ANAHEED: A while ago I read that almost half of young Evangelical Christians support marriage equality, while something like 12 percent of older Evangelicals do. This is true of so many issues—younger people see the issues clearer and are more right-er. Which is why I can’t wait till you babies take over the whole world. And I’m psyched, after the intense monthlong farewell to youthful ideas about the future that will be Rookie in December, to spend January embracing the next moment, when you suddenly see the (near) future really clearly, and it makes sense, and you make sense in it. It’s the moment when you emerge from a long and important hibernation/gestation period of looking inward, to look out at the rest of the world a little more. I like the paradigm of growing up as getting lighter instead of being weighed down, so you can fly higher. It’s still part of being young, but it’s the part of being young that = freedom. I dunno, I just feel like this will be a month of EXCITEMENT about THE WORLD OUTSIDE.

ME: Yes yes yes. December will be a good bittersweet nostalgic month, fitting with the holidays and the year ending and all that, but by January it will be time to move on. A lot of the stuff I am mourning in December/my editor’s letter is no longer having these teenage moments of INTENSE CRAZY FEELING. Like Olivia said here, everything feels like the end of the world when you’re 15. That stuff can feel really strangely great in the moment or—especially—when looking back and romanticizing the moment, but there’s a different kind of happiness that is less fleeting and more substantial. I go on and off antidepressants depending on my schedule and how much I can afford to ~feel everything~ at a given moment, and every time I am off them for too long and then start taking them again and get clear-headed, I’m able to be like, Oh, right, I am a more complete me when I can think clearly and execute my ideas and make something of my feelings, instead of just having these sporadic bursts of extreme chemical joy or sadness. Like the episode of Girls where Hannah stays at Patrick Wilson’s house and is like, Wait, what if I don’t have to be CRAZY and FEEL IT ALL? What if simple boring stuff like reading the paper and having friends makes me happy? Isn’t that OK too? At the same time that this month is about how old people CAN’T HANDLE THE TRUTH, it is also about how it does not make you boring to grow up a little and value stuff like your health and your family and what have you. #eatpraylove.

When Danielle asked Ellen Forney about the trade-off between being healthy and stable and not having those end-of-the-world moments anymore, Forney said:

You know how it is when you first totally fall in love with somebody, and you’re just like still crushing, like HEAD over heels, like, Awwwww! Like, I can’t even believe this experience would be happening! Right? And then let’s say that relationship extends into years. And then, ideally, four years down the line, you have this sense of deep love. And it’s still an extremely strong sense, and you can say that it’s even stronger because your feet are on the ground, and you can say, “I have this great thing.” It’s like that.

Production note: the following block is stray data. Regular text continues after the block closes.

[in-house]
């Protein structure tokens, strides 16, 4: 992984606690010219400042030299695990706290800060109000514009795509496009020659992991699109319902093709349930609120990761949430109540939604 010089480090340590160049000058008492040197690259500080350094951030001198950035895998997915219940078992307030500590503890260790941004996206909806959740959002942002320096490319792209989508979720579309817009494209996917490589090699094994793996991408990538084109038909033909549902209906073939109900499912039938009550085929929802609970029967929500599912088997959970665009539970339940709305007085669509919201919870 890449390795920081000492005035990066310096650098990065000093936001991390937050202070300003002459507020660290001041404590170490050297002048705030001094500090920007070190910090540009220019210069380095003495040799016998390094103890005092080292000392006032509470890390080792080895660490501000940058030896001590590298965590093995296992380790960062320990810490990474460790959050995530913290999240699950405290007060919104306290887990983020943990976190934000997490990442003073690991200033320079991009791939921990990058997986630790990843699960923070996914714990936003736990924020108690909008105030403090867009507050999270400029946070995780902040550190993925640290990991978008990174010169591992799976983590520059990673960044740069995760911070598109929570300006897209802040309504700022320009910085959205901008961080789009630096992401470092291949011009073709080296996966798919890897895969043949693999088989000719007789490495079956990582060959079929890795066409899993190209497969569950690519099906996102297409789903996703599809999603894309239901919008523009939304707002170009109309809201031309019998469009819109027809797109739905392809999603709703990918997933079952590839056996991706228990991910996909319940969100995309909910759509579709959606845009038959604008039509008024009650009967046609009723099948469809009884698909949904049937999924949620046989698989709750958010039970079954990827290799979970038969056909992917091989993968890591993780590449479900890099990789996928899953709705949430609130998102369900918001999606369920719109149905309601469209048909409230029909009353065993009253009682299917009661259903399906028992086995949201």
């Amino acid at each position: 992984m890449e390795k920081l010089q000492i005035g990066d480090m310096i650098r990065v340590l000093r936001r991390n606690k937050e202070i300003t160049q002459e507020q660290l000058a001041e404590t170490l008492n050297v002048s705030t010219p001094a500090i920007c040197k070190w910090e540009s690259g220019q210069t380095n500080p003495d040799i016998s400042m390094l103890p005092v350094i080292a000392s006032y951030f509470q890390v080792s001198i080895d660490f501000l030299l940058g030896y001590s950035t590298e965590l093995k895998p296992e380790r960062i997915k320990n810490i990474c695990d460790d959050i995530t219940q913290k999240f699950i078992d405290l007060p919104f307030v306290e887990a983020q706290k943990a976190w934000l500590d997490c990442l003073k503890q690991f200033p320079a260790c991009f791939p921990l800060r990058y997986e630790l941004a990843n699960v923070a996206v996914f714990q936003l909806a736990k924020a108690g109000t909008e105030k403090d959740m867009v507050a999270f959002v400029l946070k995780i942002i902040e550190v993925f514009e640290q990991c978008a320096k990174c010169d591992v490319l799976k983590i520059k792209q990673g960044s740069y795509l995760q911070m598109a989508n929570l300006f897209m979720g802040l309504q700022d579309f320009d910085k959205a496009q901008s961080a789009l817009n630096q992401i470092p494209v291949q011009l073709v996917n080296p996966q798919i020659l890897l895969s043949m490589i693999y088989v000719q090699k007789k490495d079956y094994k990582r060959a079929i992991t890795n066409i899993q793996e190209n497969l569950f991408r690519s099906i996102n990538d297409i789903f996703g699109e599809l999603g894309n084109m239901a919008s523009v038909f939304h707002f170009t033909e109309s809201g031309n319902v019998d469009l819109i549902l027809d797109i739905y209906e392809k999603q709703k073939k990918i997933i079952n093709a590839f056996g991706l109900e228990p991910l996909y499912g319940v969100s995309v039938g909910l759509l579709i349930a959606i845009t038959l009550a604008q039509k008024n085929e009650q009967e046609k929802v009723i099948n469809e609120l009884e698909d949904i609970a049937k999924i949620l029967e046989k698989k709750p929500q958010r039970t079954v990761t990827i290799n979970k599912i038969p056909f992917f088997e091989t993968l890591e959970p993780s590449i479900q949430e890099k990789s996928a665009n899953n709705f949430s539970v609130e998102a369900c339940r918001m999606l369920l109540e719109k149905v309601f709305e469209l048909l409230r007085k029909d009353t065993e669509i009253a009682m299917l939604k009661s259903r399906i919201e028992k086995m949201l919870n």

So this month is like, yeah, it’s special to have those great moments of intense feeling, but it’s also cool to not hate the world and to be productive and to know what you want and to get it done.

And, from the email I sent our staffers, to get a sense of this month’s vibe:

SPORTY GOTH TIME. The dark minimalist asymmetry of Martin Margiela, Rick Owens, Yohji Yamamoto, early all-black Comme des Garcons, Rihanna’s style of late. My Bloody Valentine, David Byrne, Lorde’s Pure Heroine, Jay-Z’s Magna Carta Holy Grail, Arcade Fire’s Reflektor, Joy Division’s Unknown Pleasures, Beach House’s Bloom, Kanye’s Yeezus, Grimes’s Visions. The X-Files, Born in Flames, and, of course, THAT’S SO RAVEN. Neon lights in the suburbs, tennis courts lit up at night, pavement and concrete, skyscrapers and city lights (empire state of mind <33), ALIENS AND UFOS, the people who spot them, prophets and poets.

If Beyoncé’s new album had come out before we’d started brainstorming, that email would have also just included her name over and over again. If you’re ever in a rut, just watch this interview and feel eternally inspired to RUN YR OWN SHIT.

And HEY, while I’m pasting little scraps of Vision inspiration, some of our staffers have been sharing New Year’s resolutions. Some of my favorites include:

“Start a female astronauts’ club called Ladies Who Launch.” —Amy Rose

“Make a list of enemies and outlive them.” —Lola

“Learn choreographed dances from late-’90s/early-’00s hip-hop videos.” —Marie

“Remember that I’m still in this phase.” —Brodie

“Write justgirlythings horror movie.” —Gabby

I love you, Rookies.

To a VISIONARY new year,